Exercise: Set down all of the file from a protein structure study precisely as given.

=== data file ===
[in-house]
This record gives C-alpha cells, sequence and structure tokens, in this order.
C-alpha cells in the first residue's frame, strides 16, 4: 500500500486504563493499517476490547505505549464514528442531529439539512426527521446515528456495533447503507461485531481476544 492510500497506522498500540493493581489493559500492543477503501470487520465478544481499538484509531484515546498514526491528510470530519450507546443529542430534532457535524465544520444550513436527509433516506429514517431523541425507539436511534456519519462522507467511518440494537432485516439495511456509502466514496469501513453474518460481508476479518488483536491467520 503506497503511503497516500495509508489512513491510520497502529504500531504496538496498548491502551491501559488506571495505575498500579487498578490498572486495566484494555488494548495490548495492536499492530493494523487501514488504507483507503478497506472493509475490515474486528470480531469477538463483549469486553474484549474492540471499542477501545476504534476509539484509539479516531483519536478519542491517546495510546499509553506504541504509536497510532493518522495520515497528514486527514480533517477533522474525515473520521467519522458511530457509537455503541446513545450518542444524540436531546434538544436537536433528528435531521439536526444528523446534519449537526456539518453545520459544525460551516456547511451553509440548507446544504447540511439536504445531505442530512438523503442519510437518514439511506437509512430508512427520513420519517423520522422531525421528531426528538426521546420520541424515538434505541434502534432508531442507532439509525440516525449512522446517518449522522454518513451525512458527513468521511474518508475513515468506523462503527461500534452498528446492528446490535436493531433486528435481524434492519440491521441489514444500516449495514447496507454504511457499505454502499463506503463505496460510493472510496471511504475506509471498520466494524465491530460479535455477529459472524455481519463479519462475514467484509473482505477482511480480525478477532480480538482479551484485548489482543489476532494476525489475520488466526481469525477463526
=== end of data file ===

[in-house]
This record gives C-alpha cells, sequence and structure tokens, in this order.
C-alpha cells in the first residue's frame, strides 16, 4: 500500500486504563493499517476490547505505549464514528442531529439539512426527521446515528456495533447503507461485531481476544 492510500497506522498500540493493581489493559500492543477503501470487520465478544481499538484509531484515546498514526491528510470530519450507546443529542430534532457535524465544520444550513436527509433516506429514517431523541425507539436511534456519519462522507467511518440494537432485516439495511456509502466514496469501513453474518460481508476479518488483536491467520 503506497503511503497516500495509508489512513491510520497502529504500531504496538496498548491502551491501559488506571495505575498500579487498578490498572486495566484494555488494548495490548495492536499492530493494523487501514488504507483507503478497506472493509475490515474486528470480531469477538463483549469486553474484549474492540471499542477501545476504534476509539484509539479516531483519536478519542491517546495510546499509553506504541504509536497510532493518522495520515497528514486527514480533517477533522474525515473520521467519522458511530457509537455503541446513545450518542444524540436531546434538544436537536433528528435531521439536526444528523446534519449537526456539518453545520459544525460551516456547511451553509440548507446544504447540511439536504445531505442530512438523503442519510437518514439511506437509512430508512427520513420519517423520522422531525421528531426528538426521546420520541424515538434505541434502534432508531442507532439509525440516525449512522446517518449522522454518513451525512458527513468521511474518508475513515468506523462503527461500534452498528446492528446490535436493531433486528435481524434492519440491521441489514444500516449495514447496507454504511457499505454502499463506503463505496460510493472510496471511504475506509471498520466494524465491530460479535455477529459472524455481519463479519462475514467484509473482505477482511480480525478477532480480538482479551484485548489482543489476532494476525489475520488466526481469525477463526